Immortality and unlimited potential. That’s a stem cell in a nutshell. It is an unspecialized ancestor cell, capable of living practically forever or morphing into any cell type from any tissue. Talk about power in a small package!
There are two kinds of stem cells: embryonic and adult. Embryonic stem cells come from fertility clinics. In the fertility laboratories, donor eggs are fertilized in vitro (in a test tube) and watched for a few days. After 4 or 5 days, successfully fertilized eggs have become blastocysts, which are tiny balls of cells. Some of the blastocysts are used for implantation in a woman’s uterus. The rest are frozen, destroyed or donated for stem cell research, with the signed consent of the donors. Stem cells are extracted from the center of the blastocyst and grown in cell cultures in a research lab. As long as they aren’t crowded or signaled to change, the stem cells can multiply unchanged for years. Or, given the right signals, certain genes within these cells will “turn on,” causing the stem cell to differentiate into a very specific cell type from a certain tissue. Embryonic stem cells are pleuripotent (pleuri- as in pleural, implying many, or multiple potent as in potential, meaning these cells have the potential to become any other cell in the system.
In recent years, scientists have discovered that adult humans actually retain a few stem cells. Tucked away in the lining of our intestines and the recesses of our brains, tiny swat teams of these cells huddle, breaking cover only when their home tissue is diseased or injured. These cells, also called “somatic stem cells,” help repair damage, and differ from embryonic stem cells in that they seem to be limited in their potential. In other words, unspecialized stem cells from a certain tissue can become specialized cells of that tissue, or possibly of another tissue type or two, but they are not pleuripotent like embryonic stem cells. So far, adult stem cells have been identified in brain, bone marrow, blood vessels, peripheral blood, skeletal muscle, skin and liver.
Adult stem cells have already been used in medical treatments. Have you heard of a bone marrow transplant? That is a stem cell transplant. Bone marrow stem cells become blood cells. If someone’s bone marrow is wiped out, say by radiation for cancer, they can’t make their own blood cells anymore. Give them a bone marrow transplant, and the donor stem cells take over the job, saving the recipient from catastrophe.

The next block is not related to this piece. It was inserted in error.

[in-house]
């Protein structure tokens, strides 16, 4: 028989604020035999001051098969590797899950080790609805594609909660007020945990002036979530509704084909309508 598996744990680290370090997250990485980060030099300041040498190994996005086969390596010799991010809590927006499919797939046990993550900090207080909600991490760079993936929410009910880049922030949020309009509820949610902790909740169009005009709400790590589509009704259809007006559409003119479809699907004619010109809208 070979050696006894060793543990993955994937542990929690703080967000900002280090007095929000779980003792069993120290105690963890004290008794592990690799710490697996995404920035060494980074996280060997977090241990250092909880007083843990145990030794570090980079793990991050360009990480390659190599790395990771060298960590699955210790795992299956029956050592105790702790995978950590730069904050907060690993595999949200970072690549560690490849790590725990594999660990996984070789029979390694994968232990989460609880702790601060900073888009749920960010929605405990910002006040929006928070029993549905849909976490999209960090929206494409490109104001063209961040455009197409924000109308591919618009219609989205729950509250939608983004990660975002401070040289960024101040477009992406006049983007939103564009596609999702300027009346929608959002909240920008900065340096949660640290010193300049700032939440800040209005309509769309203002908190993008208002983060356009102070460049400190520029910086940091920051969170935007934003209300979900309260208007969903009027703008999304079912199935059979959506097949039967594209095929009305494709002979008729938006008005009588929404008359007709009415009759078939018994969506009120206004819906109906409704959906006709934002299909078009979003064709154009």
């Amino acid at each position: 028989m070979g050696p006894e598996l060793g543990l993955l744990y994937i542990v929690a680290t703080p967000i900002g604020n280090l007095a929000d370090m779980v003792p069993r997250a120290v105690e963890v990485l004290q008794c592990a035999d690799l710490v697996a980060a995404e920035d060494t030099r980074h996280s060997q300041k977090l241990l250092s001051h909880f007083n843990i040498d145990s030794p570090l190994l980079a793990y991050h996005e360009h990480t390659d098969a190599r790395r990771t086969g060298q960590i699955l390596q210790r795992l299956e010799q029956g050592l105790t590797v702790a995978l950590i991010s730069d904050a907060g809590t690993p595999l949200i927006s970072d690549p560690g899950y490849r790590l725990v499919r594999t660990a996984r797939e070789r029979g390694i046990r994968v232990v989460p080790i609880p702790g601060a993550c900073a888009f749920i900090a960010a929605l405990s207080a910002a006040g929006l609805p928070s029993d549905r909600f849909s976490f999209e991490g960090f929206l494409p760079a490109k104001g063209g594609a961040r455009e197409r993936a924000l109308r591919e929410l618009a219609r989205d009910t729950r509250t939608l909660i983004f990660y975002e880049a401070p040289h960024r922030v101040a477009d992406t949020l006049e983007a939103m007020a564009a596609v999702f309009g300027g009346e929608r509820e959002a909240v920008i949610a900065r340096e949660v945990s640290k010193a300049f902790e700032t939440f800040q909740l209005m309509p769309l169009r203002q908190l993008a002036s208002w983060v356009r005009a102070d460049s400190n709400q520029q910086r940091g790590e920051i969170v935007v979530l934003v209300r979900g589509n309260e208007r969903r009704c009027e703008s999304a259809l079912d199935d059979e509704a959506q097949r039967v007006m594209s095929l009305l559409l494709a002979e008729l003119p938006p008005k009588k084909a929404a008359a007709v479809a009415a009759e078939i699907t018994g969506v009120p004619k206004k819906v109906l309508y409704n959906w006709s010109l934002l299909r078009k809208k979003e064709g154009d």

What else are stem cells good for? To date, the answer to this is largely theoretical, since the research is in progress. There are three general areas of research and application: regenerative therapies (like transplantation), drug testing, and development research.
The fact that stem cells can differentiate into different tissues holds promise for tissue transplants. Many diseases cause destruction or degeneration of whole organs or types of tissues. Currently, donated organs and tissues are used to replace these damaged tissues, but the demand far outweighs the supply. Stem cells could be used as a renewable source of transplantable tissues. The possibility of using adult stem cells for this purpose is especially exciting, because if one’s own stem cells could be cultured and placed back in the body, the risk of tissue rejection might be less. Some of the specific diseases being considered for these cell-based therapies are Diabetes, burns, heart disease, spinal cord injury, arthritis, Parkinson’s and Alzheimer’s diseases.
Drug testing for safety and efficacy is an obvious necessity, before new drugs are made available for medical use. At present, some cancer drugs are being tested on cells, on cancer cell lines, which are grown in a lab like stem cells. The scientific hope in this area is that stem cells can be induced to specialize into certain cell types, on which tissue-specific drugs could then be tested.
Finally, studying stem cells and the way they differentiate could give scientists a lot of information about the complex events that occur during human development, normal and abnormal. What tells cells to divide and differentiate? What goes wrong in this process to cause birth defects? What signal makes cells turn cancerous? Stem cell research is being used to understand these very complicated processes, in hopes that one day birth defects and cancer, among other conditions, might be prevented.
Exciting as these medical applications might sound, they are a long way from reality. Many fundamental questions remain. What causes a cell to differentiate? Are the signals internal to the cell or external? How do certain genes get turned on by these signals? How do stem cells remain unspecialized and self renewing for years and years? How can scientists direct a stem cell to become a specific tissue cell? How can a somatic stem cell from one tissue be used to make a different tissue? These are some of the basic questions that are being asked in research labs around the world. Only when they are answered can the medical promise of stem cells be fulfilled.